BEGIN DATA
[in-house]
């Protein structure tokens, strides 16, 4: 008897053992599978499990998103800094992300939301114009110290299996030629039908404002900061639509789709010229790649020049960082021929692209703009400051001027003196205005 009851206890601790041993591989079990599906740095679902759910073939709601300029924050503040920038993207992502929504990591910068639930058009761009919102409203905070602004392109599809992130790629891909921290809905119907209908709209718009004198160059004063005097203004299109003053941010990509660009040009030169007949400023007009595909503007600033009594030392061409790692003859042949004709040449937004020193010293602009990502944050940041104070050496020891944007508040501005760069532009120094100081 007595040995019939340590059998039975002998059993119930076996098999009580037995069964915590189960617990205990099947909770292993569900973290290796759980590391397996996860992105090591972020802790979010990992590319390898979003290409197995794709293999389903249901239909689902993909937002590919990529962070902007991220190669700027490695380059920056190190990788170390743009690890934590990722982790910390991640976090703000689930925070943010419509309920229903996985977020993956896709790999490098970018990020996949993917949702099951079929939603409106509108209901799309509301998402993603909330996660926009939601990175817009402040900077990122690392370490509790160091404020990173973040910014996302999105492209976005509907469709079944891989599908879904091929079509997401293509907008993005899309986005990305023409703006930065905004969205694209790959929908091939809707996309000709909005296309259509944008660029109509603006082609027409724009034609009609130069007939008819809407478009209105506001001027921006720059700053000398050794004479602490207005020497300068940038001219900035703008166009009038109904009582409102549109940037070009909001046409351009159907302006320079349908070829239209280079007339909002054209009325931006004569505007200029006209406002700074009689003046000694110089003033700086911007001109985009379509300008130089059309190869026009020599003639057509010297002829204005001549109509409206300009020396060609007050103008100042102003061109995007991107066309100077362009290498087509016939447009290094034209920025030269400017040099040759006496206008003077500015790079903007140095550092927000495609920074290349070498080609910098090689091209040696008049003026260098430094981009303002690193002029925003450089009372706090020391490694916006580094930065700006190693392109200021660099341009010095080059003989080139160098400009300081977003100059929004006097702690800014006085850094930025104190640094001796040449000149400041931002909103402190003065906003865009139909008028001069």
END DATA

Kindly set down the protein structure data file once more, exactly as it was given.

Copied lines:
[in-house]
């Protein structure tokens, strides 16, 4: 008897053992599978499990998103800094992300939301114009110290299996030629039908404002900061639509789709010229790649020049960082021929692209703009400051001027003196205005 009851206890601790041993591989079990599906740095679902759910073939709601300029924050503040920038993207992502929504990591910068639930058009761009919102409203905070602004392109599809992130790629891909921290809905119907209908709209718009004198160059004063005097203004299109003053941010990509660009040009030169007949400023007009595909503007600033009594030392061409790692003859042949004709040449937004020193010293602009990502944050940041104070050496020891944007508040501005760069532009120094100081 007595040995019939340590059998039975002998059993119930076996098999009580037995069964915590189960617990205990099947909770292993569900973290290796759980590391397996996860992105090591972020802790979010990992590319390898979003290409197995794709293999389903249901239909689902993909937002590919990529962070902007991220190669700027490695380059920056190190990788170390743009690890934590990722982790910390991640976090703000689930925070943010419509309920229903996985977020993956896709790999490098970018990020996949993917949702099951079929939603409106509108209901799309509301998402993603909330996660926009939601990175817009402040900077990122690392370490509790160091404020990173973040910014996302999105492209976005509907469709079944891989599908879904091929079509997401293509907008993005899309986005990305023409703006930065905004969205694209790959929908091939809707996309000709909005296309259509944008660029109509603006082609027409724009034609009609130069007939008819809407478009209105506001001027921006720059700053000398050794004479602490207005020497300068940038001219900035703008166009009038109904009582409102549109940037070009909001046409351009159907302006320079349908070829239209280079007339909002054209009325931006004569505007200029006209406002700074009689003046000694110089003033700086911007001109985009379509300008130089059309190869026009020599003639057509010297002829204005001549109509409206300009020396060609007050103008100042102003061109995007991107066309100077362009290498087509016939447009290094034209920025030269400017040099040759006496206008003077500015790079903007140095550092927000495609920074290349070498080609910098090689091209040696008049003026260098430094981009303002690193002029925003450089009372706090020391490694916006580094930065700006190693392109200021660099341009010095080059003989080139160098400009300081977003100059929004006097702690800014006085850094930025104190640094001796040449000149400041931002909103402190003065906003865009139909008028001069």